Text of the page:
The Link Between Your Teeth and Heart Health

Regular dental cleanings at your dentist are such an essential part of your preventative dental care plan. During these appointments our hygienist here at New Age Dental will carefully scale your teeth, removing any build-up of calcified plaque, called calculus or tartar. Removing this substance is important for maintaining good gum health, but did you realise excess calculus or tartar on your teeth could be a sign that you are at risk of a heart attack?

You’d imagine it is fat that clogs arteries, but now studies are showing calcium could be a significant risk for heart health. Healthy arteries are flexible and elastic, but researchers have discovered arterial plaques that have bone cells in the plaque. Doctors can measure the amount of calcification in the arteries, and the score is related to how well a molecule called matrix-Gla is functioning. This is a protein found in the circulatory system and which mops up excess calcium from arteries and organs. The receptors on the protein must be activated by vitamin K2.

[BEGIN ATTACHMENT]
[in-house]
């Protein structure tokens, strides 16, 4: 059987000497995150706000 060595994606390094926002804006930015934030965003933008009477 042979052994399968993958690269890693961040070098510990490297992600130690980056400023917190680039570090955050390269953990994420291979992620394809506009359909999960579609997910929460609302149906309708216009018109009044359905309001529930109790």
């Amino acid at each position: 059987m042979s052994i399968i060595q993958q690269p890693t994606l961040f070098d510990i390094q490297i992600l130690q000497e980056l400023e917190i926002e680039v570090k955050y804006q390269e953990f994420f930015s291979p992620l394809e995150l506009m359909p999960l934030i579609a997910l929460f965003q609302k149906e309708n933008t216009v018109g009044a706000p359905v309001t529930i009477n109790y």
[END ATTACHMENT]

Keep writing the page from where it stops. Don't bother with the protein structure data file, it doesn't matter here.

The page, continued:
Calculus is different from plaque and builds up when the pH level changes. If there is excess calcium in your saliva, the pH level rises, and plaque calcifies. When you don’t have enough vitamin K2, calcium is more likely to build up in your saliva, and gradually your body will be less able to manage the calcium so it builds up in places where it shouldn’t, such as the heart, kidneys and prostate. Vitamin K2 is found naturally in fermented foods like sauerkraut, in full-fat dairy products and in organ meat. If you take supplements, check the label for vitamin K2.

Jan, 28, 2019